Another Ryder Cup has come and gone. The U.S. Team once again leaves European soil with plenty of drama, but no trophy. All was not lost, though. The Americans did win something and that was the style showdown in the fashion capital of the world.
Remember the days when the Europeans dominated the U.S. on the course and in the fashion department? Well, the Americans have flipped the script on the Europeans when it comes to the latter.
One of the best things the PGA of America did was tap Ralph Lauren to design the U.S. Ryder Cup uniforms. Forget about those lavender cardigans, boring polos, and leaky rain suits of the past. The American fashion house has brought back a sense of style and national pride through modern looks and a red, white, and blue color palette. Designing national team uniforms is no easy feat. Patriotic symbols can often come off as cliché, but Ralph Lauren used subtle details to create a tasteful level of national spirit. The series of kits produced a cohesive story for the Americans from the first practice round to the singles matches.
See Also: U.S. Ryder Cup Uniforms: United We Stand
On the other hand, the Europeans’ outfits throughout the week lacked cohesion and identity (with the exception of Sunday). They seemed caught between paying homage to the host nation of France, pulling inspiration from the European flag, and going off in another direction altogether.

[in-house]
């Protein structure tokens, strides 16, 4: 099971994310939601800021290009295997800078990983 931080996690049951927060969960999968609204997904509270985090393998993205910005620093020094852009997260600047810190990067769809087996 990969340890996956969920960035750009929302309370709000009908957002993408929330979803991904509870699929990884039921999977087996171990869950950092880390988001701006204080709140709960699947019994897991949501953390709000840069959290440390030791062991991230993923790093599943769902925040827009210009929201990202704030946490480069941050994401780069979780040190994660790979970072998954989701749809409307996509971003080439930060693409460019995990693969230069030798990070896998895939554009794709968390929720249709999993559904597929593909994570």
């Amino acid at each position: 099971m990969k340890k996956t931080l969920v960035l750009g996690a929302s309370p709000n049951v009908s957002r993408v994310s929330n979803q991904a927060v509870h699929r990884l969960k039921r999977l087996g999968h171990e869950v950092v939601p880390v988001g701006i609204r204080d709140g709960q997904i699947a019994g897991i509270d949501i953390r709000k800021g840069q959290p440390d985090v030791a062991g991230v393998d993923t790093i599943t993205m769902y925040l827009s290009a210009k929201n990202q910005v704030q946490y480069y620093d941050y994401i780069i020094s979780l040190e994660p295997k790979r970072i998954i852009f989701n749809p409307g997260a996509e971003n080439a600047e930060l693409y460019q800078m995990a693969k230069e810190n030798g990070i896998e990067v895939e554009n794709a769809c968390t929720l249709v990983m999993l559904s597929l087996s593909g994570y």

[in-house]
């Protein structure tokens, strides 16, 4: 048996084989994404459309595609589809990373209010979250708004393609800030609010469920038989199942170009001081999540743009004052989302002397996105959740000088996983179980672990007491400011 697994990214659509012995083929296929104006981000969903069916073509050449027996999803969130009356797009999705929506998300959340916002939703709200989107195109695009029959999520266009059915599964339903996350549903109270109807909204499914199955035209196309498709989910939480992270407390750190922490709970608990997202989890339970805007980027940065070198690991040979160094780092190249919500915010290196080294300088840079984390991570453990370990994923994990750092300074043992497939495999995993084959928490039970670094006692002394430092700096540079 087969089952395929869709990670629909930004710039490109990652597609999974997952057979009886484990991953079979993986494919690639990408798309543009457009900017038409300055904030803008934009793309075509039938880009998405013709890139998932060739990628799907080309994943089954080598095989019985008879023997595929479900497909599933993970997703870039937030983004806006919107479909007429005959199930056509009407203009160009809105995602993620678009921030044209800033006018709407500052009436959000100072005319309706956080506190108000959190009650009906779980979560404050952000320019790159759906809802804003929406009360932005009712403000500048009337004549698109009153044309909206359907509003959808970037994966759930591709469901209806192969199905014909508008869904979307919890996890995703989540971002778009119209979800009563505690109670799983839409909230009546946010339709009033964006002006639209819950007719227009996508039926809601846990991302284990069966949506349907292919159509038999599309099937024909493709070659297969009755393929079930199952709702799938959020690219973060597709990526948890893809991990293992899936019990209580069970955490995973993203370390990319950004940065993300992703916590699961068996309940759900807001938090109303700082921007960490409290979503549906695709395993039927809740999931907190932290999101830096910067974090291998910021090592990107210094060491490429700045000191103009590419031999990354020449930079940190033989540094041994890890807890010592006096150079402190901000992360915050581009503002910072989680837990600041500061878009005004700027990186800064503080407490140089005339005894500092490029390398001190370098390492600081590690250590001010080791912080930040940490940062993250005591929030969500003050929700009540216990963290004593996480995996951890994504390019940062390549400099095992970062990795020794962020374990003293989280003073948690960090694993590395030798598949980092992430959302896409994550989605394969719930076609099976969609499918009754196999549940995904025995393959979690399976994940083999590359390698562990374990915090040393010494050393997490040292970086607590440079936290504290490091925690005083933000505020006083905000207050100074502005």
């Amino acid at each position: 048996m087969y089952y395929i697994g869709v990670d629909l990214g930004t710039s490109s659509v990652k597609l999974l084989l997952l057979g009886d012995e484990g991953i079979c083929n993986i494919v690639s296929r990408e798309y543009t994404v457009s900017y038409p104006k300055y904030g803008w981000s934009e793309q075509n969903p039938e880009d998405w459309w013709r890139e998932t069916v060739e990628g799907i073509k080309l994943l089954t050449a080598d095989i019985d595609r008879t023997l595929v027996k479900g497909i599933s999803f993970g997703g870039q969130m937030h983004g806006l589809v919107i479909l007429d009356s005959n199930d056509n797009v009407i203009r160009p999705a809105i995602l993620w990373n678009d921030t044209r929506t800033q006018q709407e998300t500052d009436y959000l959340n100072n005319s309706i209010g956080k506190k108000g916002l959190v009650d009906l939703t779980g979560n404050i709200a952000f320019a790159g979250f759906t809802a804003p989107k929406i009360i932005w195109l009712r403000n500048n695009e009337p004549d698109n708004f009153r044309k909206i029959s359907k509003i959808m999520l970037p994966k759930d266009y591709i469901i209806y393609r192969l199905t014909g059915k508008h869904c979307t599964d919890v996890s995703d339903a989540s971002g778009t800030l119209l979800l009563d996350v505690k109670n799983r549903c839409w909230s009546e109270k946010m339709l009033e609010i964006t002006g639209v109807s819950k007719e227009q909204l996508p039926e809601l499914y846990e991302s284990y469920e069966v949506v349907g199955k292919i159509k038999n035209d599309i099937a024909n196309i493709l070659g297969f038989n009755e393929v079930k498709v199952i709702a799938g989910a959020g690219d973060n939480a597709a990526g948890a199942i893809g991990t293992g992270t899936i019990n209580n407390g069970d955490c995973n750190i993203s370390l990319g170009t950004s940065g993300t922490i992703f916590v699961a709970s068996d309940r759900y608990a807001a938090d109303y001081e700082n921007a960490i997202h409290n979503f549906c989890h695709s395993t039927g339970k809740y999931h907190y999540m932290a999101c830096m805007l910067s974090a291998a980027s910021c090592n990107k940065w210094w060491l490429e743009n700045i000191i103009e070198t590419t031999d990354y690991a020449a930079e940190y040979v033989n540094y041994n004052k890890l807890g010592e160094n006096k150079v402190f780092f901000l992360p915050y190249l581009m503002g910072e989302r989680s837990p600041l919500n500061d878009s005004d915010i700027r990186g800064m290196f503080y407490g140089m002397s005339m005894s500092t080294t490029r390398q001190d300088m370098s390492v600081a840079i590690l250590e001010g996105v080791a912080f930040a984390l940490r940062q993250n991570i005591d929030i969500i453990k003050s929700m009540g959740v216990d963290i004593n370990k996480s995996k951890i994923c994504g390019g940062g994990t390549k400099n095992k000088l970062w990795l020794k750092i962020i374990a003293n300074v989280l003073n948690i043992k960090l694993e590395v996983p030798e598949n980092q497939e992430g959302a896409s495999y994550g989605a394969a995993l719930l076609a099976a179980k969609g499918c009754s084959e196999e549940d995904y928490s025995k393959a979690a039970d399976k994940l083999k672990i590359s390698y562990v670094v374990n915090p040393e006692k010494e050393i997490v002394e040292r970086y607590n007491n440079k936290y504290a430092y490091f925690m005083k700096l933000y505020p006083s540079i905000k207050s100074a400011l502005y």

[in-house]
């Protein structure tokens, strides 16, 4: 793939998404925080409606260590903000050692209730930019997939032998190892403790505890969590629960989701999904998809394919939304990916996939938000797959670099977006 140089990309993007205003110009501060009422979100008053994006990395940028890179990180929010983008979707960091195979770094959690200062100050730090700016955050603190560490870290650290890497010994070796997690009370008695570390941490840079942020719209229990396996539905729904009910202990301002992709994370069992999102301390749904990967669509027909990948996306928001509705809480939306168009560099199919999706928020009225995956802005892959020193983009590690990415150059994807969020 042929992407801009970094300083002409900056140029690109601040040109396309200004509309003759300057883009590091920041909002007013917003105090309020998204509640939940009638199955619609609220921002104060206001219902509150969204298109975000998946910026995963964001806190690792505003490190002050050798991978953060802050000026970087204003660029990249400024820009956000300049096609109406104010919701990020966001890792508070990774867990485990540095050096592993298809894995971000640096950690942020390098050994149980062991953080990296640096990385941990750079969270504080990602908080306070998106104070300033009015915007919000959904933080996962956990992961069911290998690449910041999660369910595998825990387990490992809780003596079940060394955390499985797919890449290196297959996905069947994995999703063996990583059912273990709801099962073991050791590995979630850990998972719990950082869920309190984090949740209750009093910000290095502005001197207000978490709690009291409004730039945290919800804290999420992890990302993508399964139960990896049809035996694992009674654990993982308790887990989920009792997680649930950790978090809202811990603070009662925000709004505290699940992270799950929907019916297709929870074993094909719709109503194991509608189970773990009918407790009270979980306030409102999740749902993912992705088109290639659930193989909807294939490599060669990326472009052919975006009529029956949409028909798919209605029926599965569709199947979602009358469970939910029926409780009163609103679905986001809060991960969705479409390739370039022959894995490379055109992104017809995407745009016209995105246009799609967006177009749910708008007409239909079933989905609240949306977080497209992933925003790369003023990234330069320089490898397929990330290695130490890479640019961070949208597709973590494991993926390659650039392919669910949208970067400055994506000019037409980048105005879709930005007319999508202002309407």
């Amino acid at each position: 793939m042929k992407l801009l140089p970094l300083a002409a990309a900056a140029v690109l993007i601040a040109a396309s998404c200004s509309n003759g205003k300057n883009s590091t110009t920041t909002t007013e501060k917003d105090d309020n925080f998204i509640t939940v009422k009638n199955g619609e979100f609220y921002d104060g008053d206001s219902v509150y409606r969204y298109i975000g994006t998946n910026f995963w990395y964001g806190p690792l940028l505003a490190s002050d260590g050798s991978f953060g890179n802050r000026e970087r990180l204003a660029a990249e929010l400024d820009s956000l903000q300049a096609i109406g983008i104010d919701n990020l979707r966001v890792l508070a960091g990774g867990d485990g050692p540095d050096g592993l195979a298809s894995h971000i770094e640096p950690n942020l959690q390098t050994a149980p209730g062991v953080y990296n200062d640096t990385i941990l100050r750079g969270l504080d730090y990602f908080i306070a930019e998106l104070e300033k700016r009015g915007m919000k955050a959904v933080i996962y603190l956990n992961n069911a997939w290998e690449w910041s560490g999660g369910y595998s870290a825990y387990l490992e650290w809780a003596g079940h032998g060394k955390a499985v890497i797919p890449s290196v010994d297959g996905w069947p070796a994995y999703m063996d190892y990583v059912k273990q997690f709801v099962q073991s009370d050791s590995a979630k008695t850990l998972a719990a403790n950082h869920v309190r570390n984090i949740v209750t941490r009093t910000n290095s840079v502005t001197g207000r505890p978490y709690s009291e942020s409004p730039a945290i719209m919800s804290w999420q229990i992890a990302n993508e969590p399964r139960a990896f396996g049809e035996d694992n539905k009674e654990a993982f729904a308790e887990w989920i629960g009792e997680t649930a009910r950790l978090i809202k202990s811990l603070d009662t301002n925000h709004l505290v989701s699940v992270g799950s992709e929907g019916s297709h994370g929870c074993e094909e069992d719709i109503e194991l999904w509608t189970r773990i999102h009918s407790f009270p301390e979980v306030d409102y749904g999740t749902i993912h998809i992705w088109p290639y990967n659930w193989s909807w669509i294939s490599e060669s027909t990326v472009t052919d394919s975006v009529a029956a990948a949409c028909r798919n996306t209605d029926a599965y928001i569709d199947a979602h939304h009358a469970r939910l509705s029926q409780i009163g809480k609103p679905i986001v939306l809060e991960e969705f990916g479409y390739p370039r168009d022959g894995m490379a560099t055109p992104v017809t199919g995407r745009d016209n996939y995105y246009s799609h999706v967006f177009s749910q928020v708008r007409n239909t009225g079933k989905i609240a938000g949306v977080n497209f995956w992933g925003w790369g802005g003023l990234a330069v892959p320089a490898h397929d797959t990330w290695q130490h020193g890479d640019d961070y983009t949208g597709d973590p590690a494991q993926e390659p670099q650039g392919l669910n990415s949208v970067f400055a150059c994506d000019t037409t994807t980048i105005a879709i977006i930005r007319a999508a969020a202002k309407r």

Things started to go sideways with the banana yellow tops and greyish-khaki pants for Thursday’s practice round. Yikes! That’s a tough combo for even the most stylish lads to pull off. Friday’s kit was a head-scratcher. Knowing the U.S. would wear red, white, and blue, the European’s decided to wear…red, white, and blue. Clearly, this was in honor of the host country, but it felt like we were watching the JV squad play the Varsity. Sure, the French Blue was a nice touch, but the red belts felt like they were trying too hard. Maybe they were just trolling the U.S. (Btw, the U.S. sure looked like the JV squad.)
As strange as Friday’s choice was, we could at least see the thought process. Saturday brought us in a totally different direction with a rusty burnt orange top paired with those greyish-khaki trousers again. Where did this color come from? I haven’t seen it since 1982 on a shag carpet in my parent’s family room! If they were trolling the U.S. on Friday, maybe they were trolling Jordan Spieth with the Longhorn Orange on Saturday.
Sunday’s singles matches brought yet another look, which was inspired by the European flag. This was arguably their best outfit of the week as it tied back to team colors and gave them some sort of an identity. Then again, the monochromatic medium blue had visions of golfing Smurfs dancing in my head.
Go for the (Galvin) Green
One of the positives for the European Team was the range of layering pieces provided by Galvin Green. The color-blocked designs and dual-tone blue jackets were sporty and stylish. The only problem was we didn’t see the players wearing them enough. Maybe Galvin Green should design the uniforms for 2020.